MAD MEN’s $250,000 Beatles Sample

So this just ties into the post I did yesterday about Girl Talk’s 100%-sample-album FEED THE ANIMALS: The New York Times is reporting that the cable channel AMC paid $250,000 to air a portion of “Tomorrow Never Knows” on last Sunday’s episode of MAD MEN. It was a great moment, one that perfectly encapsulates how the times are changing and how those times are passing a certain character (no spoilers).  Though $250,000 sounds like a lot of money to most people (myself included) I actually think that it’s a pretty good deal for AMC considering The Beatles are one of the most protective bands when it comes to their catalogue.  You see, the show didn’t just air the song performed by another singer/band–the MAD MEN episode played the ACTUAL song performed by the actual BEATLES.  This is a pretty rare event, as noted by the Times article which states the song “Tomorrow Never Knows” has never been performed on television.

With all those royalties, The Beatles have it made in the shade…

It also turns out that this marks the first instance where The Beatles have allowed one of their songs to be featured on a television series (with the only exception being the ABC animated Beatles cartoon show that ran in the 1960’s, of course).  When I saw the episode on Sunday I was pretty excited that the song was used, being the huge Beatlemaniac that I am, but I didn’t stop and consider just how pricey such a cameo by the band might be.  I feel sorta bad for MAD MEN’s creator/writer Matthew Weiner, after all when doing a show set in the 1960’s it’s pretty much impossible to avoid the Fab Four.  It was only a matter of time before AMC had to pony up the big dough to feature the band.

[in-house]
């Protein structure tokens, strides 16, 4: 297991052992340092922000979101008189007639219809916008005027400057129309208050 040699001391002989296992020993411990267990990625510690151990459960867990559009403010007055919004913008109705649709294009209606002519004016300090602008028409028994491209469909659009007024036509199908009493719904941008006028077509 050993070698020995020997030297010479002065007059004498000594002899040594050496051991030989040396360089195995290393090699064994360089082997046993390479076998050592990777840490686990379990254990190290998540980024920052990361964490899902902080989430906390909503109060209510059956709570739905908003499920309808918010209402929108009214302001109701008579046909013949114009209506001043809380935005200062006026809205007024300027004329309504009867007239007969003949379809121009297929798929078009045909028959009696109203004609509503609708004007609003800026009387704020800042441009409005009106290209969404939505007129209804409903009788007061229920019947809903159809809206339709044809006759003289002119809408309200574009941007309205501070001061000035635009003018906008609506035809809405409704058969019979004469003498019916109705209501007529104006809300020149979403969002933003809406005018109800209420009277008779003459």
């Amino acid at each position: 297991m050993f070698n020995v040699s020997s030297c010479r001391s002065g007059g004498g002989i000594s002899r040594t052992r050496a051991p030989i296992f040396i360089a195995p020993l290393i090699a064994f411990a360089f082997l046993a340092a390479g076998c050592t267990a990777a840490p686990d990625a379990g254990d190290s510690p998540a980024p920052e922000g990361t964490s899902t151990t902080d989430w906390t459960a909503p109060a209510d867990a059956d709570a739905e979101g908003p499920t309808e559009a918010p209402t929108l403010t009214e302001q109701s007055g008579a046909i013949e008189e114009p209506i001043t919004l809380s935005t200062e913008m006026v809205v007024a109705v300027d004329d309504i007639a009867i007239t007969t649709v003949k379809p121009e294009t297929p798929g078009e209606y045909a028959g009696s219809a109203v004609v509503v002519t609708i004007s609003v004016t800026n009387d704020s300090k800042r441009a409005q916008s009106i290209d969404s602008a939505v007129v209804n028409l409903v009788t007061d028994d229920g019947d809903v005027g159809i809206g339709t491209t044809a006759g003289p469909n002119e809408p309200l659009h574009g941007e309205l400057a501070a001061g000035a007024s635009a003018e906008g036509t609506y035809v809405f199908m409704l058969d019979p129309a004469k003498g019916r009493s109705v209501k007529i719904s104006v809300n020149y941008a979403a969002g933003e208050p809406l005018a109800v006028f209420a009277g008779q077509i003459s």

I wonder how pissed Keith Richards/Mick Jagger are right now?

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7 thoughts on “MAD MEN’s $250,000 Beatles Sample

  1. Andy says:

    Wow, I can’t believe their recordings have never been used on TV before. Do you think the price tag/exclusivity is something that the surviving Beatles have any control over? Like, is Paul a fan of the show and happy to have his music on there? Or is it totally a manager’s decision?

  2. The Beatles started their own label in the late 1960s (as a tax shelter) called Apple Records. As far as I know, Apple Records (i.e. the surviving Beatles and Yoko Ono) are the ones who control everything associated with The Beatles. I remember reading about how Yoko had to approve everything associated with John when Harmonix was making Beatles ROCK BAND.

    I think overall Mad Men got the song because: 1. They had the money to pay and 2. It is a class show and the use was class/did not do anything to trample on The Beatles.

    There have been a few commercials to use Beatles songs, but if you listen you’ll notice that it’s not actually their version. Good times.

    P.S. I really want to talk with you about Girl Talk and all the illegal shit he’s getting away with as far as copyrights go…

    • Andy says:

      Interesting, I had no idea they were that protective. Mad Men is classy as hell. Didn’t Michael Jackson buy a whole bunch of Beatles songs at one point? How does that figure into it?